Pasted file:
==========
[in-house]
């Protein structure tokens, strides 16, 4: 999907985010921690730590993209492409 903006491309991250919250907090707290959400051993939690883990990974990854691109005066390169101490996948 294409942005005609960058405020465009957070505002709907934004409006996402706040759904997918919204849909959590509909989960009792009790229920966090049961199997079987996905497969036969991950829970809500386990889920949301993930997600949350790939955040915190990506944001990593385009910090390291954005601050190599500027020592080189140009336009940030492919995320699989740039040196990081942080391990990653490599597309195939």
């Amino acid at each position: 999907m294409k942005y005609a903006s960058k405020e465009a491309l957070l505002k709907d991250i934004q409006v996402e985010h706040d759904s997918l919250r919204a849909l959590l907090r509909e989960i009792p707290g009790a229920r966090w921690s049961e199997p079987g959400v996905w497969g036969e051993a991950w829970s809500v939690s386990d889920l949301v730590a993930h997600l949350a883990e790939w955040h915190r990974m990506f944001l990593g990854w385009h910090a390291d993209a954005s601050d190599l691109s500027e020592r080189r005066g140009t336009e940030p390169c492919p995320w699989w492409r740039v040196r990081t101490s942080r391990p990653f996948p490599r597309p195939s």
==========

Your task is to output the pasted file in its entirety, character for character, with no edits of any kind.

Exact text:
[in-house]
């Protein structure tokens, strides 16, 4: 999907985010921690730590993209492409 903006491309991250919250907090707290959400051993939690883990990974990854691109005066390169101490996948 294409942005005609960058405020465009957070505002709907934004409006996402706040759904997918919204849909959590509909989960009792009790229920966090049961199997079987996905497969036969991950829970809500386990889920949301993930997600949350790939955040915190990506944001990593385009910090390291954005601050190599500027020592080189140009336009940030492919995320699989740039040196990081942080391990990653490599597309195939």
């Amino acid at each position: 999907m294409k942005y005609a903006s960058k405020e465009a491309l957070l505002k709907d991250i934004q409006v996402e985010h706040d759904s997918l919250r919204a849909l959590l907090r509909e989960i009792p707290g009790a229920r966090w921690s049961e199997p079987g959400v996905w497969g036969e051993a991950w829970s809500v939690s386990d889920l949301v730590a993930h997600l949350a883990e790939w955040h915190r990974m990506f944001l990593g990854w385009h910090a390291d993209a954005s601050d190599l691109s500027e020592r080189r005066g140009t336009e940030p390169c492919p995320w699989w492409r740039v040196r990081t101490s942080r391990p990653f996948p490599r597309p195939s």